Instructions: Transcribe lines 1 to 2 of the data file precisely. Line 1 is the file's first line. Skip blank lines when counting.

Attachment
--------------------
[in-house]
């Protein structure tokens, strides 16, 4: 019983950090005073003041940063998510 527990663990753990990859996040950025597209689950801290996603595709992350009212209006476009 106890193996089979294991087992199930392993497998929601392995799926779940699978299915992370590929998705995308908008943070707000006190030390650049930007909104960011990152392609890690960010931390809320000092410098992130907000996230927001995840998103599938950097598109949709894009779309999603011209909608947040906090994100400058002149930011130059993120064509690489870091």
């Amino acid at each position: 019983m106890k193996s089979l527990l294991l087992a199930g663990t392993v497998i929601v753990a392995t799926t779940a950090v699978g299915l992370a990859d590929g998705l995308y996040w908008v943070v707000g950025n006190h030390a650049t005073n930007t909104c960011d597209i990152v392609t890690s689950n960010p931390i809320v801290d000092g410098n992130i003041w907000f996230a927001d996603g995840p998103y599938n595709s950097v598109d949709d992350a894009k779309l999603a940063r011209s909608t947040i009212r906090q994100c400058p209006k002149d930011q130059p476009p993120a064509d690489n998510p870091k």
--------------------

[in-house]
């Protein structure tokens, strides 16, 4: 019983950090005073003041940063998510 527990663990753990990859996040950025597209689950801290996603595709992350009212209006476009 106890193996089979294991087992199930392993497998929601392995799926779940699978299915992370590929998705995308908008943070707000006190030390650049930007909104960011990152392609890690960010931390809320000092410098992130907000996230927001995840998103599938950097598109949709894009779309999603011209909608947040906090994100400058002149930011130059993120064509690489870091």